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Gutting Catalitic Converters..??


cormy

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I'm thinking NOT..found this...

 

The major one being that the current generation of catalyst elements are not very restrictive at all. In fact, they actually work like a tuned collector on normally aspirated engine. As the exhaust gases pass through them, they act like a check valve for exhaust flow. As the exhaust valve closes, momentum causes the gases to continue to travel through the exhaust system. This is plenty of energy to pass through the cats. This causes a vacuum to build up between the exhaust valves and the catalytic converter. The energy required to pull the gases back through the element can't build fast enough to work before the next exhaust valve opens. When that next exhaust valve opens, it is opening to a vacuum environment which helps to PULL the gases out of the cylinder due to what is called "scavenging effect". This translates into more power as the piston now does not have to do all the work to evacuate the cylinder of spent combustion gases.

Second, if you were to remove them, you would definitely want to use a cat removal pipe. The chamber left after you would "gut" the cat is actually worse at losing energy than a catalytic element (understand I mean element designs after around 1990). This is because as the gases enter the empty chamber, exhaust velocity slows down. As it then regroups to enter back into the exhaust piping, it does not have the energy it did before, therefore it "stacks", causing backpressure. This backpressure now works against the flow of spent gases out of the cylinder when the exhaust valve opens, causing the piston to do all the work. Now, energy is being wasted for gas removal that could otherwise be used to turn the crankshaft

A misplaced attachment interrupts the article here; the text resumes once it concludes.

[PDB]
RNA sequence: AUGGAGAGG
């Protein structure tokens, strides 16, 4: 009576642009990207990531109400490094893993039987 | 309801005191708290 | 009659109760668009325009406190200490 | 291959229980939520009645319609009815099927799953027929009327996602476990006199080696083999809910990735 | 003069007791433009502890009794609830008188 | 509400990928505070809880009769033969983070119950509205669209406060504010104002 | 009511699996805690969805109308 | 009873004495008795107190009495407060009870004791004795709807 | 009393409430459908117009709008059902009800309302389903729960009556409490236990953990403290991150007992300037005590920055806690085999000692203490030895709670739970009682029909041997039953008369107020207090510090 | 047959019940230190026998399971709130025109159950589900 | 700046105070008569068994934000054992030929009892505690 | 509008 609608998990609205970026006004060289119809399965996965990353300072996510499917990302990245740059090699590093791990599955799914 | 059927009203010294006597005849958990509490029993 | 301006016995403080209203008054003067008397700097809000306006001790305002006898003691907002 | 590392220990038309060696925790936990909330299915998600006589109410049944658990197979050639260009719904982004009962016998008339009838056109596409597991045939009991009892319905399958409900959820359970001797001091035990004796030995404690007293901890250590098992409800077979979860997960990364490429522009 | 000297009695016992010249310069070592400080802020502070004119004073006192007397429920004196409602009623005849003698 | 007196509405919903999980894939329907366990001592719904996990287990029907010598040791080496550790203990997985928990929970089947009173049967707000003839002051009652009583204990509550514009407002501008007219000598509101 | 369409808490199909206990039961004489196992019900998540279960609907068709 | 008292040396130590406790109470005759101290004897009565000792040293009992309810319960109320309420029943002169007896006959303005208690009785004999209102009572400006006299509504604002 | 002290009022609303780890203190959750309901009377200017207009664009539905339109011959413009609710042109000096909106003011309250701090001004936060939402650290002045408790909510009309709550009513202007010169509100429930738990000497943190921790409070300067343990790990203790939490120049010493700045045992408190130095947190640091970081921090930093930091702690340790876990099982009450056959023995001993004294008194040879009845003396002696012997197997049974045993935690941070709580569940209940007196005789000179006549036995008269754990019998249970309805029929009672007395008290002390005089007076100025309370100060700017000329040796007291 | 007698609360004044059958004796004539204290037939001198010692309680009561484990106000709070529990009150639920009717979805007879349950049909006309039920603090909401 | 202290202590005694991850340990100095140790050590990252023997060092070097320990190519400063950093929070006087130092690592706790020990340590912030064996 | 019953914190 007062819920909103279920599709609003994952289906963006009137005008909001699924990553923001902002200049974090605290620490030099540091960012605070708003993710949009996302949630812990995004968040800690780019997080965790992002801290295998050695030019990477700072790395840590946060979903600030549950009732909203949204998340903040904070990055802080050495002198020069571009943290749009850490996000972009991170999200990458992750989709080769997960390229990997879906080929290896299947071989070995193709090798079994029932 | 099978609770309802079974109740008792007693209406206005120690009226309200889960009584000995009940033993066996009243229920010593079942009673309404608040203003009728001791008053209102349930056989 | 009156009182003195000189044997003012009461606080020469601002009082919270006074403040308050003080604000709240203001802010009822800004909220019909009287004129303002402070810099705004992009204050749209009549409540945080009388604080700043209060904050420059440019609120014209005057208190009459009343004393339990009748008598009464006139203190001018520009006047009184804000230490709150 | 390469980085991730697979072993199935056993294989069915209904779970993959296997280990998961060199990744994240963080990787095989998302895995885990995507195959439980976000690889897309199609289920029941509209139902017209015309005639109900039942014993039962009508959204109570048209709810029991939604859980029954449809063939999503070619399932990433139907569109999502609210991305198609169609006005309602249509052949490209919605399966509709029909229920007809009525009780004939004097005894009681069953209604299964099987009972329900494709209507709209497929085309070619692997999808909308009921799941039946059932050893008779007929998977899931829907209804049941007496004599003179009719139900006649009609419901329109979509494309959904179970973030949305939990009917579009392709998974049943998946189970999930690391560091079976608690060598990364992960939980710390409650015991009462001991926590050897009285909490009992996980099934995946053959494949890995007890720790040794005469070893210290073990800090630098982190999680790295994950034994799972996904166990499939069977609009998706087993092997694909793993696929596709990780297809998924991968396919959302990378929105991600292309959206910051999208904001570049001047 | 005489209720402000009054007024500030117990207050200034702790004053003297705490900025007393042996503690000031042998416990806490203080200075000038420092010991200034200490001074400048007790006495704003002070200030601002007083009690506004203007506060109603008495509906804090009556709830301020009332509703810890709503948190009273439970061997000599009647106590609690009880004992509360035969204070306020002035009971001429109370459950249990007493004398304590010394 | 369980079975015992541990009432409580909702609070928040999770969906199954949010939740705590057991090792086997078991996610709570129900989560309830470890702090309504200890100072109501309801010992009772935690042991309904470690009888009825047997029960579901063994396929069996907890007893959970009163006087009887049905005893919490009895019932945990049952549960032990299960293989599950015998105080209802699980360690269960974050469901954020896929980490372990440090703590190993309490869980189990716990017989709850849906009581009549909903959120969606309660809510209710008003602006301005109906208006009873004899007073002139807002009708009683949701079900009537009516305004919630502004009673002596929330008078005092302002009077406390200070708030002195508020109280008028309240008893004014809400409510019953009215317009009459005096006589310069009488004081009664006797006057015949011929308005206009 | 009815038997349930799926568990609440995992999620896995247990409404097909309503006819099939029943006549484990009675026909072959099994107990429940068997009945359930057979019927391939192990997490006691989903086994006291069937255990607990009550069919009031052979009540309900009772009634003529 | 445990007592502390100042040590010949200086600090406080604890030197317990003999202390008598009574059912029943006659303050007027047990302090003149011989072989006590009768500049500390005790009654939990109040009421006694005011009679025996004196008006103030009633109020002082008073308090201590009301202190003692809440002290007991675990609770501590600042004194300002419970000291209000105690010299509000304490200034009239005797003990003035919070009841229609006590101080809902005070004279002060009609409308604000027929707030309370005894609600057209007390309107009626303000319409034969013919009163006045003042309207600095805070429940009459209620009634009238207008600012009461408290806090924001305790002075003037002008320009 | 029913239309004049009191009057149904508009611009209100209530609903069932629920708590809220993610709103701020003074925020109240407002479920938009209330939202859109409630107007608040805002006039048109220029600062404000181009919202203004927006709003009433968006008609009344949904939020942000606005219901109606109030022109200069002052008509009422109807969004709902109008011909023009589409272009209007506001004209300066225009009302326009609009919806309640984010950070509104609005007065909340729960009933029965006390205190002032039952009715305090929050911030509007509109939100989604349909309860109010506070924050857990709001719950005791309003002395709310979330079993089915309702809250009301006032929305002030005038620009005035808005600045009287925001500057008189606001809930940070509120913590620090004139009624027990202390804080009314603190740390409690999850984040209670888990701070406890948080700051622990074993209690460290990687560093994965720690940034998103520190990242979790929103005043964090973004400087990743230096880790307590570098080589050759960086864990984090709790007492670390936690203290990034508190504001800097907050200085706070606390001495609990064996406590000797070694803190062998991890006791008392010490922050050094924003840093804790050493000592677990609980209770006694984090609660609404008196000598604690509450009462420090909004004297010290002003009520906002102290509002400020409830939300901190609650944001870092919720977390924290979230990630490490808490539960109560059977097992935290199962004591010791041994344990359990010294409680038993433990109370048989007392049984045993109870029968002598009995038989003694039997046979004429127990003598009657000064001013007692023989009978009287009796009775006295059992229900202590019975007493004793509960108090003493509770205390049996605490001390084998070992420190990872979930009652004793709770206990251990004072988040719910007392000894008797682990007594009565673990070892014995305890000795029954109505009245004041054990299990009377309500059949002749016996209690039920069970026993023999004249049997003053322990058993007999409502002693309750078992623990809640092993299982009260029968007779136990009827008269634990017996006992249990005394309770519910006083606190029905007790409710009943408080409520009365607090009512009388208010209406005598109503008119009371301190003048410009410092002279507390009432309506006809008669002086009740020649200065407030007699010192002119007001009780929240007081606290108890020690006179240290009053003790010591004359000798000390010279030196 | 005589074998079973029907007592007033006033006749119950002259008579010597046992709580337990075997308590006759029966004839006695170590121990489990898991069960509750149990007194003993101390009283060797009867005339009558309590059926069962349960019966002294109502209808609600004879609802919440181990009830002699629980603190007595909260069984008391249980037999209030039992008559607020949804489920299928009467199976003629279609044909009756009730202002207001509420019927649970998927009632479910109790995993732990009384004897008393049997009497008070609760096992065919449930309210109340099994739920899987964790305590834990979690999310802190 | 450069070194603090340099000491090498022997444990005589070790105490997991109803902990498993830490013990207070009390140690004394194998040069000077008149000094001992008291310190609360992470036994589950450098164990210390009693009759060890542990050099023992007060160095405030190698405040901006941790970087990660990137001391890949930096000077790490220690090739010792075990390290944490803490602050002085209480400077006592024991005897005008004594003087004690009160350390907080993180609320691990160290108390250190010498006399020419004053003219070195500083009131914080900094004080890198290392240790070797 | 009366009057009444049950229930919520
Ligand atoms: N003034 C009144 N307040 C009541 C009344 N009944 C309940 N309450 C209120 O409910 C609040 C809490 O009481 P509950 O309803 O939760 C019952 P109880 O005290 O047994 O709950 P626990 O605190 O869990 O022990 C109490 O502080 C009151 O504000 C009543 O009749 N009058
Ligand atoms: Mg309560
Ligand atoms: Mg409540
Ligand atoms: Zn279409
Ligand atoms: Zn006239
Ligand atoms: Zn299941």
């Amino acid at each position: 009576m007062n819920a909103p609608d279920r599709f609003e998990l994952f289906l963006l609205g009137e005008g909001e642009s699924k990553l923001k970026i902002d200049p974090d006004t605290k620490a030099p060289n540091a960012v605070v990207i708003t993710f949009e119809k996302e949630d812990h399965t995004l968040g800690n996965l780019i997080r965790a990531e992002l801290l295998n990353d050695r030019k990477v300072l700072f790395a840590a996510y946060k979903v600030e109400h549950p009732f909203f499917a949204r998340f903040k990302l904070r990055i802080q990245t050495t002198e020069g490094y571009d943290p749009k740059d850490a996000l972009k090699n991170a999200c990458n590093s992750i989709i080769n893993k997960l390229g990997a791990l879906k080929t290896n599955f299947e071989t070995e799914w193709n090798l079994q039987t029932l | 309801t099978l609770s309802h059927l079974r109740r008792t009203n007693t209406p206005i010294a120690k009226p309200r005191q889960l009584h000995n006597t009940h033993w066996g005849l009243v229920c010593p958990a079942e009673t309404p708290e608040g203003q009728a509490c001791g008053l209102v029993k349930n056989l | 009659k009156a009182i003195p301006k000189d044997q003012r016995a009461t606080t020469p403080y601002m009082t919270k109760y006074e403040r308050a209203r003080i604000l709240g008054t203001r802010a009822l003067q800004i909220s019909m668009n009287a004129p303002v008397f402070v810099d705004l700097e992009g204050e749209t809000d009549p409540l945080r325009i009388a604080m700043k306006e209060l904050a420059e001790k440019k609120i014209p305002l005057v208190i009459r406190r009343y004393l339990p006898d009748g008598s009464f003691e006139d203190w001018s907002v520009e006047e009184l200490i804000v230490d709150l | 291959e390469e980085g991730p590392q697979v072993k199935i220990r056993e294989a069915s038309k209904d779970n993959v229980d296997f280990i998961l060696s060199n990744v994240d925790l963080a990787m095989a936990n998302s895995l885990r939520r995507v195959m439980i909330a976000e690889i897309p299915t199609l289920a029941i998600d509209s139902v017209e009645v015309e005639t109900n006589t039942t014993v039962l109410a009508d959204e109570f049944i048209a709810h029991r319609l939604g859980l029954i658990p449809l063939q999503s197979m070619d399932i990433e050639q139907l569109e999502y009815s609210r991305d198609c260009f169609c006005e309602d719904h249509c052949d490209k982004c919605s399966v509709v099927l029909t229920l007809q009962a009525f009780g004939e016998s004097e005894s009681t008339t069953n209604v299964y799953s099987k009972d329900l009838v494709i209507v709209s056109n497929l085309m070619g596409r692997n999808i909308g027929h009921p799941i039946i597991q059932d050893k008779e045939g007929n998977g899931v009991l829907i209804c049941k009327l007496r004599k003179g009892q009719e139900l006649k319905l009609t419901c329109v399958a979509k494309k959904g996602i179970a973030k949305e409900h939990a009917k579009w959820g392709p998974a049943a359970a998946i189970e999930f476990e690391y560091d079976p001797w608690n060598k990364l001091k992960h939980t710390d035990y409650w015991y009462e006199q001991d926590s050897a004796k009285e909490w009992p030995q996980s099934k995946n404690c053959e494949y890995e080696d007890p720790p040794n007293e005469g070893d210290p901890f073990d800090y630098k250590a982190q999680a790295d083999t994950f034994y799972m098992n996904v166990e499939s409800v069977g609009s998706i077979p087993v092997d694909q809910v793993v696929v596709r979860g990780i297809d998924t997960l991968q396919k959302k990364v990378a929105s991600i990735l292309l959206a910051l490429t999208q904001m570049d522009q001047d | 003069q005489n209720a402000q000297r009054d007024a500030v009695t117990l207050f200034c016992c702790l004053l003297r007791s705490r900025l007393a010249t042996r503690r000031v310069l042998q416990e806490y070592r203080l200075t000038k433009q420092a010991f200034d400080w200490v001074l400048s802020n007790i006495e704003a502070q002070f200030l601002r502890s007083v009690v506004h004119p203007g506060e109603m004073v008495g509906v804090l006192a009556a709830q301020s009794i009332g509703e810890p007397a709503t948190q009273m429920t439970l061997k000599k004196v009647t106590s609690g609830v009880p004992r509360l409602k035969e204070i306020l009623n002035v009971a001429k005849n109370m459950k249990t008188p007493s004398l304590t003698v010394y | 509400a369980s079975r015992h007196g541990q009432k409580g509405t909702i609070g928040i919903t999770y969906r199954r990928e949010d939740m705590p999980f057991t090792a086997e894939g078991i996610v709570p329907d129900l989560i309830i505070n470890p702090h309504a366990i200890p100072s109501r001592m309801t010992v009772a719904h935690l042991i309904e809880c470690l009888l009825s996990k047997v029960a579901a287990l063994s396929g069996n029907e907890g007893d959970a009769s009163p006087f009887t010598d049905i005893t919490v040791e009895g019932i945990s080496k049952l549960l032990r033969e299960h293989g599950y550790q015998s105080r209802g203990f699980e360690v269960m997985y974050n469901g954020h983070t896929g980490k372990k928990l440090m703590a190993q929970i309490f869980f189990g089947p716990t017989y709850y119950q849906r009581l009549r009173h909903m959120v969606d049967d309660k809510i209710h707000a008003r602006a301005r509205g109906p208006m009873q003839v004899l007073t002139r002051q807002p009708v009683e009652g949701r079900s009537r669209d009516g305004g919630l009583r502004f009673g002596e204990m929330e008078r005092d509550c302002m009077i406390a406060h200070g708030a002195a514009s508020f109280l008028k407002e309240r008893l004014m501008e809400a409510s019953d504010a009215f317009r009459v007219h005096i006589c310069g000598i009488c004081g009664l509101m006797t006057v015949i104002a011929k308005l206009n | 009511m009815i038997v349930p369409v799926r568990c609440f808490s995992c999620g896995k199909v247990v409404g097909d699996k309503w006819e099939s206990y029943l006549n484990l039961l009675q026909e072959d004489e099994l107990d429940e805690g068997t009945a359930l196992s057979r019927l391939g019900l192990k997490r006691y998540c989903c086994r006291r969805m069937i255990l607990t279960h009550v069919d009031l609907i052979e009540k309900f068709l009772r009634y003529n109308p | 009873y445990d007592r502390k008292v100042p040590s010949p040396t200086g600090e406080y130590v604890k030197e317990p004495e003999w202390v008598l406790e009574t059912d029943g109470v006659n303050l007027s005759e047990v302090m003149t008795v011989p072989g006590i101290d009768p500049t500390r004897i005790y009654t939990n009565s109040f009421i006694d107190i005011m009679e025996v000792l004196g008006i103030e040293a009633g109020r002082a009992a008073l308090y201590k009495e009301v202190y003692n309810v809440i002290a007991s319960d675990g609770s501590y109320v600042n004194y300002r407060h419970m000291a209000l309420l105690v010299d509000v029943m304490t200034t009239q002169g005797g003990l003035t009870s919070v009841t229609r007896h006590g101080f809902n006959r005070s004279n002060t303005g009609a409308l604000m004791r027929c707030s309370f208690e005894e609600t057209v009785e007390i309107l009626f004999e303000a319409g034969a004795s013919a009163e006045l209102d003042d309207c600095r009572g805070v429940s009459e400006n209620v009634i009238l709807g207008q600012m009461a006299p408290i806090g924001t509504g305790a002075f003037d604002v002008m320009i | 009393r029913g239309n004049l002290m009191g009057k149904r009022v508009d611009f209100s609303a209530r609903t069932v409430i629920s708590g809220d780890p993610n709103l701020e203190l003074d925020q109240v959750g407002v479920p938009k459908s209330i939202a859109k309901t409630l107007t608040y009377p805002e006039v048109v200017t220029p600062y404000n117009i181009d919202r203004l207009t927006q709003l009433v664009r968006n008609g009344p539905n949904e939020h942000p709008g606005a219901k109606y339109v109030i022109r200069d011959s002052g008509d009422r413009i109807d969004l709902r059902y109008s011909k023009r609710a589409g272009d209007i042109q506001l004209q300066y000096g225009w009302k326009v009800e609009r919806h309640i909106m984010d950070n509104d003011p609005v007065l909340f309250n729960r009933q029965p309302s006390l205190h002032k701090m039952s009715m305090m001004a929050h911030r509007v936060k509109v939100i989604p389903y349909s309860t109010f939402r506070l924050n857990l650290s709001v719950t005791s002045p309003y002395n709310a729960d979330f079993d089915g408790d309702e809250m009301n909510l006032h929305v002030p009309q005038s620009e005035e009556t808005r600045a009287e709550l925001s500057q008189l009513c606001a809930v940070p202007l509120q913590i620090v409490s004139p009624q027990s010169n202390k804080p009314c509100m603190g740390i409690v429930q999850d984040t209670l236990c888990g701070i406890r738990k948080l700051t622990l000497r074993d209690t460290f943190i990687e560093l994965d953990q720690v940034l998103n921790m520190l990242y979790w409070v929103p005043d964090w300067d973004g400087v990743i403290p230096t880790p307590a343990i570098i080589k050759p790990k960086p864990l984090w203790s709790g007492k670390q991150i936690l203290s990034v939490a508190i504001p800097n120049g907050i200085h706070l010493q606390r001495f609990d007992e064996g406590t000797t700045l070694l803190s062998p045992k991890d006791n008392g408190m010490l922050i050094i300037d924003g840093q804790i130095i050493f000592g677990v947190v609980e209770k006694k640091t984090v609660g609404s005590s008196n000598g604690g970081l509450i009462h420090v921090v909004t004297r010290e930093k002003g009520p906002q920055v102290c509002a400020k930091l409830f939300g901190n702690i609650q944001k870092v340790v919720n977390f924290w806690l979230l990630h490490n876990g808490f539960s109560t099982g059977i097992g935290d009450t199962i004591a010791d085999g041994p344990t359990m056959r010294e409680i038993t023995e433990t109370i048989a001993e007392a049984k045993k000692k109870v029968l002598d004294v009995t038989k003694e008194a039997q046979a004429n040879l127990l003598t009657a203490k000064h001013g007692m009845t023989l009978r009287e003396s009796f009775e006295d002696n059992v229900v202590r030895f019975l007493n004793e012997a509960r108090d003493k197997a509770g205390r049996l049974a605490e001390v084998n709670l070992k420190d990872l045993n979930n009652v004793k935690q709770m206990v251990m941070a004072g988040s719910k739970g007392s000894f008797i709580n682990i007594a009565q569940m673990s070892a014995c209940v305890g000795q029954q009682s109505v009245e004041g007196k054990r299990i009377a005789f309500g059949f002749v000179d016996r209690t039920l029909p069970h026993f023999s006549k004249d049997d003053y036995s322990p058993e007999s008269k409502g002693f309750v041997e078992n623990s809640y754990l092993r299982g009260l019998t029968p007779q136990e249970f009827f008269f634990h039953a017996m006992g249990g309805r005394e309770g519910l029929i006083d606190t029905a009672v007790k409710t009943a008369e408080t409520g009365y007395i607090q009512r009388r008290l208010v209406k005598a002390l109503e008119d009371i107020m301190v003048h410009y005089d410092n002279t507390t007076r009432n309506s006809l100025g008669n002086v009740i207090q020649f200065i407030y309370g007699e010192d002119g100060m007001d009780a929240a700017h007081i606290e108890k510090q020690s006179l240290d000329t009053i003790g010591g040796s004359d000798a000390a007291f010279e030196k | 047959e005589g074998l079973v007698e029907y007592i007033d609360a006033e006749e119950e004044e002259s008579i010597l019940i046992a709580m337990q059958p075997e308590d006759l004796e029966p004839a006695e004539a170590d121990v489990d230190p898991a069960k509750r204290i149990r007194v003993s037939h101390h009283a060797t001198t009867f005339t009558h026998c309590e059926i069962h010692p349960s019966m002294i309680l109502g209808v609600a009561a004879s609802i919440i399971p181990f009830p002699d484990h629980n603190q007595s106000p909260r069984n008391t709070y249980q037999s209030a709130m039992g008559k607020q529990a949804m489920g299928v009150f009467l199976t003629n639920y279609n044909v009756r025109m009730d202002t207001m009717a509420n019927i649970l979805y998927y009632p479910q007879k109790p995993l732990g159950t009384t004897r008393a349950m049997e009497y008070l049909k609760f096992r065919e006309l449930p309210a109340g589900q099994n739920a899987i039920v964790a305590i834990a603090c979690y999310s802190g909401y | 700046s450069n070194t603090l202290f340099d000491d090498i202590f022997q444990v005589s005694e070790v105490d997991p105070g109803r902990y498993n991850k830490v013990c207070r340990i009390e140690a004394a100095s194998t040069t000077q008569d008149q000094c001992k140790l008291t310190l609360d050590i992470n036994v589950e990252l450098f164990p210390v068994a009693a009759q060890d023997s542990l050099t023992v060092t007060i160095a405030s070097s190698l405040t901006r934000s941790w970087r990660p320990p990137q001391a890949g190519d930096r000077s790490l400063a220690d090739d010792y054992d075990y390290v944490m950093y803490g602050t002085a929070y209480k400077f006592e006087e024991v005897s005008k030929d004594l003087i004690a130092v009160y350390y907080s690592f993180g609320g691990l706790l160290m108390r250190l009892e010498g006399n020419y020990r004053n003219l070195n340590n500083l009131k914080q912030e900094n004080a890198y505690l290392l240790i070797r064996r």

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Good points. Cats were power robbers when mandated forty years ago. That was before a lot of design adjustment to them and the advance of engine computer tech. It seems that unless the car is being run at high redline rpms, there is little or no advantage to removing them.

 

Any numbers from independent tests at all various rpm ranges?

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The only reason one needs, or should gut cats is if you're making over 700 RWHP. The reason is to protect your engine from cats failing/ collapsing. Even green high performance cats at 700-750 RWHP your playing with fire. Over 750 RWHP only a matter of time before they collapse/ fail. If your not making that much power it's best to keep them, then get rid or gut them.

Mark

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The only reason one needs, or should gut cats is if you're making over 700 RWHP. The reason is to protect your engine from cats failing/ collapsing. Even green high performance cats at 700-750 RWHP your playing with fire. Over 750 RWHP only a matter of time before they collapse/ fail. If your not making that much power it's best to keep them, then get rid or gut them.

Mark

Very true - I was making 715 and cats went south quickly. I have kooks set-up and went with off-road pipes. I caught the collapsing cats just in time.

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